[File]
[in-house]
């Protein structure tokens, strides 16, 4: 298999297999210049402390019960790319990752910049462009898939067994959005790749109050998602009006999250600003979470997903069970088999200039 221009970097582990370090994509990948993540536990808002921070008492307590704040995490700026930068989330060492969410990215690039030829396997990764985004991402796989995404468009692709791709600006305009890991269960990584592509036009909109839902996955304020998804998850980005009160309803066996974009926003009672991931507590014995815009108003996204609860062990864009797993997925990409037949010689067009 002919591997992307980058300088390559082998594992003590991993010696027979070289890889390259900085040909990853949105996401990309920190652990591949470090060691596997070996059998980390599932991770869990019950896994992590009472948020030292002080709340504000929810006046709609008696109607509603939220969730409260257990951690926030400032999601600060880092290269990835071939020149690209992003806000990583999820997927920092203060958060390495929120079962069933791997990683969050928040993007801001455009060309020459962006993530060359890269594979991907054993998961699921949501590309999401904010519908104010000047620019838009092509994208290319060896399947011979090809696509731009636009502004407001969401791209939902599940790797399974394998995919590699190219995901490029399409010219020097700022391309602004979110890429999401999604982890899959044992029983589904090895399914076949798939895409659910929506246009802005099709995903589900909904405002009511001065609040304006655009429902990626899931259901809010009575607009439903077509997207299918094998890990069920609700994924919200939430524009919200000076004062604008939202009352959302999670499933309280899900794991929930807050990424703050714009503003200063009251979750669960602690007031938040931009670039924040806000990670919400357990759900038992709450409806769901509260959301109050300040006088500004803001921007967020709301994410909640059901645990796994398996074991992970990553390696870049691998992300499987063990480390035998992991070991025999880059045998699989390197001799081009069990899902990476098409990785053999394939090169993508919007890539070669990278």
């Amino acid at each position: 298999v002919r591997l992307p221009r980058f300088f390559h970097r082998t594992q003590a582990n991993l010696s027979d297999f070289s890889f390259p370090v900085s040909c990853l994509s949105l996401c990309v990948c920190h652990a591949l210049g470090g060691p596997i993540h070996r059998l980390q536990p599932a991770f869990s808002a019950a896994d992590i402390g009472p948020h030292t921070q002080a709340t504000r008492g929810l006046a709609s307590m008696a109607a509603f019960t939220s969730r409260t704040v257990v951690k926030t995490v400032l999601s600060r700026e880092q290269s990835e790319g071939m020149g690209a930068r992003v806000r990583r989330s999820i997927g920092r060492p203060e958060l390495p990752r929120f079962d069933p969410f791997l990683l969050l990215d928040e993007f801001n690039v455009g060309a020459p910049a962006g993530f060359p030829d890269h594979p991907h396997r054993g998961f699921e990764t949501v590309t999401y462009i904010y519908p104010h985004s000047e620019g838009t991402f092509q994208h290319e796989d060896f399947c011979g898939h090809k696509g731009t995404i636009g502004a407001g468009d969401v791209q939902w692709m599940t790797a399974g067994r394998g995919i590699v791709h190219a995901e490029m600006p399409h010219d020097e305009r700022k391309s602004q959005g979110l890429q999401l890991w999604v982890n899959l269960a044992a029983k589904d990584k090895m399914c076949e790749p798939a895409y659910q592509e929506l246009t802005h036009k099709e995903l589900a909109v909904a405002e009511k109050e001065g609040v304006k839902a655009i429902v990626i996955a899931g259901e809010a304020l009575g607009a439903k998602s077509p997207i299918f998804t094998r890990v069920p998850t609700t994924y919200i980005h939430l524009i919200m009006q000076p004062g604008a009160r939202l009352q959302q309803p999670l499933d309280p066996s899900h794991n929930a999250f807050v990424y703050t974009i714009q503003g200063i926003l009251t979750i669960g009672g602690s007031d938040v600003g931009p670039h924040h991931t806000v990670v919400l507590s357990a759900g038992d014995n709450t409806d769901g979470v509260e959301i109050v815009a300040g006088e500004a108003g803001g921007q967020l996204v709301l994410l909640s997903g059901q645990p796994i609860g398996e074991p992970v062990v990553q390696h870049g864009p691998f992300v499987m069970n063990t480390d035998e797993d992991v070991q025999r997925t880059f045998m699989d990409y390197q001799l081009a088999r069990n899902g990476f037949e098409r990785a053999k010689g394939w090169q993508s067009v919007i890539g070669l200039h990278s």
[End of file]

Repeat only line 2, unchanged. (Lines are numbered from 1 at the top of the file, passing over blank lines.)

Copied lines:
């Protein structure tokens, strides 16, 4: 298999297999210049402390019960790319990752910049462009898939067994959005790749109050998602009006999250600003979470997903069970088999200039 221009970097582990370090994509990948993540536990808002921070008492307590704040995490700026930068989330060492969410990215690039030829396997990764985004991402796989995404468009692709791709600006305009890991269960990584592509036009909109839902996955304020998804998850980005009160309803066996974009926003009672991931507590014995815009108003996204609860062990864009797993997925990409037949010689067009 002919591997992307980058300088390559082998594992003590991993010696027979070289890889390259900085040909990853949105996401990309920190652990591949470090060691596997070996059998980390599932991770869990019950896994992590009472948020030292002080709340504000929810006046709609008696109607509603939220969730409260257990951690926030400032999601600060880092290269990835071939020149690209992003806000990583999820997927920092203060958060390495929120079962069933791997990683969050928040993007801001455009060309020459962006993530060359890269594979991907054993998961699921949501590309999401904010519908104010000047620019838009092509994208290319060896399947011979090809696509731009636009502004407001969401791209939902599940790797399974394998995919590699190219995901490029399409010219020097700022391309602004979110890429999401999604982890899959044992029983589904090895399914076949798939895409659910929506246009802005099709995903589900909904405002009511001065609040304006655009429902990626899931259901809010009575607009439903077509997207299918094998890990069920609700994924919200939430524009919200000076004062604008939202009352959302999670499933309280899900794991929930807050990424703050714009503003200063009251979750669960602690007031938040931009670039924040806000990670919400357990759900038992709450409806769901509260959301109050300040006088500004803001921007967020709301994410909640059901645990796994398996074991992970990553390696870049691998992300499987063990480390035998992991070991025999880059045998699989390197001799081009069990899902990476098409990785053999394939090169993508919007890539070669990278």